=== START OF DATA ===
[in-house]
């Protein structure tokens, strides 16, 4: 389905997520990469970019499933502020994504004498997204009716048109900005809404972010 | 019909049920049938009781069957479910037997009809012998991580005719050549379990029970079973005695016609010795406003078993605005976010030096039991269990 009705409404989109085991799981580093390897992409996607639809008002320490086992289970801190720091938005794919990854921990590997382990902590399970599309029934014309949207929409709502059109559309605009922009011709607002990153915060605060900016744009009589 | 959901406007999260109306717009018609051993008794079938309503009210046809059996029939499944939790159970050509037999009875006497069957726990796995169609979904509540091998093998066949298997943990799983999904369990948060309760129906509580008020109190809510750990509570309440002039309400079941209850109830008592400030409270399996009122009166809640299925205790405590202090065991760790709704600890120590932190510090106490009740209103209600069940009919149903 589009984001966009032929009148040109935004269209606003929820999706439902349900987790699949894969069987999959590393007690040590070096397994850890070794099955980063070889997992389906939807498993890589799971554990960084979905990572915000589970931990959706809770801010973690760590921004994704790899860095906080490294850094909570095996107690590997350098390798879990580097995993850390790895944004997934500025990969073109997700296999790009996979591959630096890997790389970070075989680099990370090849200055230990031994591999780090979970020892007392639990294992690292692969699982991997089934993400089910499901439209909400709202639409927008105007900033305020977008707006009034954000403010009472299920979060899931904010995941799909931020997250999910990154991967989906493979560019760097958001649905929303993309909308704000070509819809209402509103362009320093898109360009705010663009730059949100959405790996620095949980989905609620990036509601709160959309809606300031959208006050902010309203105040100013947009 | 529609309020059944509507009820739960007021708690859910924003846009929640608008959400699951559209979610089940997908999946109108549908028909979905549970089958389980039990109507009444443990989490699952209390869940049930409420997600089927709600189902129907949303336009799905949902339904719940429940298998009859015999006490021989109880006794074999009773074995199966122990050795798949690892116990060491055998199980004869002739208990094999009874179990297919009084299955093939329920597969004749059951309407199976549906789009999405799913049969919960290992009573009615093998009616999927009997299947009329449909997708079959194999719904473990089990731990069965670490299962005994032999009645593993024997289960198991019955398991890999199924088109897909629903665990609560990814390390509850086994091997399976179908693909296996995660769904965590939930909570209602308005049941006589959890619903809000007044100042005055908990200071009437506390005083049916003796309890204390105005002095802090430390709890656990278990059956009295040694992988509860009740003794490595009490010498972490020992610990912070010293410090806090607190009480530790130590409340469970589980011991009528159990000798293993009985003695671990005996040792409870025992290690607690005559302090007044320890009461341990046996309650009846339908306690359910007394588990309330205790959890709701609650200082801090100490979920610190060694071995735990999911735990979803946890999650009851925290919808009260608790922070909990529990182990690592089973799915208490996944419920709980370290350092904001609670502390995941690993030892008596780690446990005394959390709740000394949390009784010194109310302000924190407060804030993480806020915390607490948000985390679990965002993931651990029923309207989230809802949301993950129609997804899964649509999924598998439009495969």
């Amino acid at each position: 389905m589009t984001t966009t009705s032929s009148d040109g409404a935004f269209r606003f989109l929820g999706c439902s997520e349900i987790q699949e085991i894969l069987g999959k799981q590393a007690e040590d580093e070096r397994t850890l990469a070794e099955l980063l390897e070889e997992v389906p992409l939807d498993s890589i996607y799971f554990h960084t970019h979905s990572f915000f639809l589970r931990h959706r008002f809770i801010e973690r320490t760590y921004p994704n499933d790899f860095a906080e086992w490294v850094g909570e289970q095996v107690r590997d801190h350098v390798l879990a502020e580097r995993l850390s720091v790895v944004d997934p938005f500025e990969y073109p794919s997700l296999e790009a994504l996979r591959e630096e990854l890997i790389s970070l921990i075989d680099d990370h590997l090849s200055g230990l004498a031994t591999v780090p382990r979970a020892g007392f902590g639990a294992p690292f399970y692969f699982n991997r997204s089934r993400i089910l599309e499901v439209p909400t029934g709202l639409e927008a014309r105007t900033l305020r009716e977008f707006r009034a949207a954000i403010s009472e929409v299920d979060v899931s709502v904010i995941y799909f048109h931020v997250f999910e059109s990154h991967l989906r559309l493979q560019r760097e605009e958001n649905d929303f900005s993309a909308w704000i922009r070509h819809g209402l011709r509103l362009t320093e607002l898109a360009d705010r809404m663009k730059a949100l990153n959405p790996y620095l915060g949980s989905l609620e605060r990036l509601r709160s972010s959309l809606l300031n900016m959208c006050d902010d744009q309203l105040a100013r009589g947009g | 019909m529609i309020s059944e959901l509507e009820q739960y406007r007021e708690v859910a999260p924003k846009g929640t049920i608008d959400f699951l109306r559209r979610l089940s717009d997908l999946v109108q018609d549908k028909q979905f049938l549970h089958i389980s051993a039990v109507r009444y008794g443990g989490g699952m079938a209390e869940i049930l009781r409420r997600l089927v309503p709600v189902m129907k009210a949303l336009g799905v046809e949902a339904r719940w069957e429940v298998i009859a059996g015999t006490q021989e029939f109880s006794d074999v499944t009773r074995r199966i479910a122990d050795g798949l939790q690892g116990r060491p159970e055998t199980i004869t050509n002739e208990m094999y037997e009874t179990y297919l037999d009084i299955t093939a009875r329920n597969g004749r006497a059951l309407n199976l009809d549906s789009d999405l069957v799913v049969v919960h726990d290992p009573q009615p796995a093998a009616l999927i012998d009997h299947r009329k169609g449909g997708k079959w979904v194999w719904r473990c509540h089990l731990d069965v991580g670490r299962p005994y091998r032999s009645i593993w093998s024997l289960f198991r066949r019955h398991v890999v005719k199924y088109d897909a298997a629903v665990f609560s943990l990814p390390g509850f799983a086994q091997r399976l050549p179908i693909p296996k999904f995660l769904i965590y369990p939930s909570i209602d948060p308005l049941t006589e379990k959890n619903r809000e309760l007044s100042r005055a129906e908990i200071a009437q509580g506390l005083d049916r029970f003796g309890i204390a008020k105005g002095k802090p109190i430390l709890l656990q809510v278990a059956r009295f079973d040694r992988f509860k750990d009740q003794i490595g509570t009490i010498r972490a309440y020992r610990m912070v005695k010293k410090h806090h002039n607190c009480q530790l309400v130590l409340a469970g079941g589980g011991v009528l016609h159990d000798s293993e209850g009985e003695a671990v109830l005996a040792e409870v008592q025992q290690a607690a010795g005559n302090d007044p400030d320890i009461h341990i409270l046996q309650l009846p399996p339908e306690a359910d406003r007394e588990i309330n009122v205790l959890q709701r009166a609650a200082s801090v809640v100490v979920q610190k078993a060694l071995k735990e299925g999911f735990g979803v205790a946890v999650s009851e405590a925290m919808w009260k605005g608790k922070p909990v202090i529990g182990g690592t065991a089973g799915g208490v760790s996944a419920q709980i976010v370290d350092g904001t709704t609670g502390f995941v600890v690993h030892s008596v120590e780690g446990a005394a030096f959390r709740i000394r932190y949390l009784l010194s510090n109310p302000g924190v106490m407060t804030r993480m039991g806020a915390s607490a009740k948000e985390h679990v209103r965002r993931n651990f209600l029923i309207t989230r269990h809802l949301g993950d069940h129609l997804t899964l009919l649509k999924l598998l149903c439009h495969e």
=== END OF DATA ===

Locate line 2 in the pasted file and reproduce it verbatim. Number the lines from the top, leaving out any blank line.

């Protein structure tokens, strides 16, 4: 389905997520990469970019499933502020994504004498997204009716048109900005809404972010 | 019909049920049938009781069957479910037997009809012998991580005719050549379990029970079973005695016609010795406003078993605005976010030096039991269990 009705409404989109085991799981580093390897992409996607639809008002320490086992289970801190720091938005794919990854921990590997382990902590399970599309029934014309949207929409709502059109559309605009922009011709607002990153915060605060900016744009009589 | 959901406007999260109306717009018609051993008794079938309503009210046809059996029939499944939790159970050509037999009875006497069957726990796995169609979904509540091998093998066949298997943990799983999904369990948060309760129906509580008020109190809510750990509570309440002039309400079941209850109830008592400030409270399996009122009166809640299925205790405590202090065991760790709704600890120590932190510090106490009740209103209600069940009919149903 589009984001966009032929009148040109935004269209606003929820999706439902349900987790699949894969069987999959590393007690040590070096397994850890070794099955980063070889997992389906939807498993890589799971554990960084979905990572915000589970931990959706809770801010973690760590921004994704790899860095906080490294850094909570095996107690590997350098390798879990580097995993850390790895944004997934500025990969073109997700296999790009996979591959630096890997790389970070075989680099990370090849200055230990031994591999780090979970020892007392639990294992690292692969699982991997089934993400089910499901439209909400709202639409927008105007900033305020977008707006009034954000403010009472299920979060899931904010995941799909931020997250999910990154991967989906493979560019760097958001649905929303993309909308704000070509819809209402509103362009320093898109360009705010663009730059949100959405790996620095949980989905609620990036509601709160959309809606300031959208006050902010309203105040100013947009 | 529609309020059944509507009820739960007021708690859910924003846009929640608008959400699951559209979610089940997908999946109108549908028909979905549970089958389980039990109507009444443990989490699952209390869940049930409420997600089927709600189902129907949303336009799905949902339904719940429940298998009859015999006490021989109880006794074999009773074995199966122990050795798949690892116990060491055998199980004869002739208990094999009874179990297919009084299955093939329920597969004749059951309407199976549906789009999405799913049969919960290992009573009615093998009616999927009997299947009329449909997708079959194999719904473990089990731990069965670490299962005994032999009645593993024997289960198991019955398991890999199924088109897909629903665990609560990814390390509850086994091997399976179908693909296996995660769904965590939930909570209602308005049941006589959890619903809000007044100042005055908990200071009437506390005083049916003796309890204390105005002095802090430390709890656990278990059956009295040694992988509860009740003794490595009490010498972490020992610990912070010293410090806090607190009480530790130590409340469970589980011991009528159990000798293993009985003695671990005996040792409870025992290690607690005559302090007044320890009461341990046996309650009846339908306690359910007394588990309330205790959890709701609650200082801090100490979920610190060694071995735990999911735990979803946890999650009851925290919808009260608790922070909990529990182990690592089973799915208490996944419920709980370290350092904001609670502390995941690993030892008596780690446990005394959390709740000394949390009784010194109310302000924190407060804030993480806020915390607490948000985390679990965002993931651990029923309207989230809802949301993950129609997804899964649509999924598998439009495969």